❖Grrrrrr. Since 1987, Japan has been prohibited from carrying out commercial whaling, but has gotten around that by saying they going to catch and kill whales as part of “lethal research.” Two of their whaling ships are now on the way to the northwestern Pacific with the goal of performing “lethal research” on 260 whales.

❖Where’d our H2O go? Farmers in Colorado’s Northern Water Conservancy District bid for water in auctions. This year they have fierce competition–from fracking companies who are outbidding them. “Farm water grows crops, but it also often supports wildlife, wetlands and stream flows back to our rivers. Most drilling and fracking water is lost from the hydrological cycle forever” . . ..

❖From the Journal Reproductive Toxicology: “Maternal and fetal exposure to pesticides associated to genetically modified foods in Eastern Townships of Quebec, Canada”. This article translates the findings for us non-scientists.

❖Cool! A 26-year old London man has invented tiles which are to be installed in England’s largest mall. The tiles will “collect the kinetic energy created by the estimated 40 million pedestrians who will use that walkway in a year, generating several hundred kilowatt-hours of electricity from their footsteps . . . enough to power half the mall’s outdoor lighting.”

❖They warned us about it and now it’s upon us: “Arctic ice releasing ancient methane“.

❖AL legislators were adamant about passing the severe immigration bill they’d originally passed. Although they were ordered back into session by the governor to rework the bill, they refused any significant changes, passed it again, and the governor has now signed it.

❖The headline says it all: “88% of Baptist University’s Staff Quit Over Mandatory Anti-Gay Pledge”. That would be Shorter University of Rome GA

❖Late last week we learned that Grover Norquist’s pledge was losing its charm. Yesterday, we were told that 11 legislators–all Democrats–have “cut ties” with ALEC. Wonder why they had those ties in the first place.

❖According to an internal poll by the Labor Party, Julian Assange “stands a real chance” of winning an upper house seat in Australia.

❖First attempt to find oil off Cuba’s coast has failed.

❖The US State Department has granted a visa to Cuban President Raul Castro’s daughter, but denied those of almost a dozen other Cubans who wished to attend an academic conference in CA, including ones who have held temporary positions at Harvard and Columbia in the past. Cuban-American politicians are vigorously protesting visas being given to some of the Cubans, though, including to State and the President.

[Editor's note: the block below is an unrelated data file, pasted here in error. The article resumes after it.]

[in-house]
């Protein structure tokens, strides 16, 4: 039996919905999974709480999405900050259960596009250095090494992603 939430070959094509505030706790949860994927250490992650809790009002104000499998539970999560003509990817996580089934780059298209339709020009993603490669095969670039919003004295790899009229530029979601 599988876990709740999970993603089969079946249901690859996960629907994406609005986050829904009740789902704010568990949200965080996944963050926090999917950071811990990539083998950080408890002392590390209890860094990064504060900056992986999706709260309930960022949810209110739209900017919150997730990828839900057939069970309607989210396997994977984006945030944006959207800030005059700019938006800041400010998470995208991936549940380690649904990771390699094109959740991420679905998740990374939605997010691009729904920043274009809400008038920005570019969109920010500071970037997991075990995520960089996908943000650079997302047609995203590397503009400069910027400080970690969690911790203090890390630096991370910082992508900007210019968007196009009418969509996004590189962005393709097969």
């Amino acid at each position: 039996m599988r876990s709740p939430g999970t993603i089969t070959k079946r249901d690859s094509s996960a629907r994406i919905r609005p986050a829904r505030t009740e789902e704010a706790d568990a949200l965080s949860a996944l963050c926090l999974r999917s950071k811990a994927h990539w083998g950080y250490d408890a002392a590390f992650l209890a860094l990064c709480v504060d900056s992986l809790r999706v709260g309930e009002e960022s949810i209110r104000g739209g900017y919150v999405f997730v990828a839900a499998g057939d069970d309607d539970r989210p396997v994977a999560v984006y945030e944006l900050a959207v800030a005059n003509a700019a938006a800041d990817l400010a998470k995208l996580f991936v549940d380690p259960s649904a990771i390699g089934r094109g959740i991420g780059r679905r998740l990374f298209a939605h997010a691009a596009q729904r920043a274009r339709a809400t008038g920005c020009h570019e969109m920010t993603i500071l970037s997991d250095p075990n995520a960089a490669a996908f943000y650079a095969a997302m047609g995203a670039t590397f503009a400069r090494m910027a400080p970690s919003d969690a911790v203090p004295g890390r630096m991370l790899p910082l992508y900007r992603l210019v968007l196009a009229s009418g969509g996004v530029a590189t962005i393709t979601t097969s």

❖The Drug War rages on. Four Mexican army generals have been arrested, “accused of involvement with the Beltran Leyva cartel . . . that has smuggled cocaine, heroin and other illegal drugs into the United States.” All four generals are under house arrest.

❖There may be one break-through, though. “Mexican soldiers have arrested an alleged perpetrator [Daniel Elizondo, aka "The Madman", of the Zetas] of the massacre of 49 people whose corpses were decapitated, dismembered and dumped on a highway last week.”

❖The G8 have pledged “to lift millions of Africans out of poverty by promoting investments in sustainable agriculture.” They’ll do this by accelerating “the flow of private capital to African agriculture . . ..” No, you aren’t alone–others, too, are wondering why “input from those directly concerned had not been taken into consideration . . . [such as] women smallholder farmers who are so vital to food security in Africa.”

❖Don’t you hate it when that happens? The Heartland Institute, which put up that huge billboard inking climate change “believers” to Unabomber Ted Kaczynski, is faced with a bleak future as its staff and corporate donors are departing. Having lost $825,000 so far, Heartland felt “forced to make up those funds by taking its first publicly acknowledged donations from the coal industry.”

❖Outrageous! The US FIsh & Wildlife Service has authorized the killing of “10 endangered Peninsular Bighorn Sheep–five ewes and five lambs” in the Anza-Borrego Desert State Park., a critical area for the sheep. Why? A wind project is being built adjacent to the park. Some of the sheep have radio tracking collars, for crying out loud, so why don’t they just capture and relocate them?

❖At 5:24 pm today, West Coast time, the eclipse of the sun will begin, reaching maximum coverage at 6:38 and ending at 7:42 pm. Please: Do not look directly at the eclipse.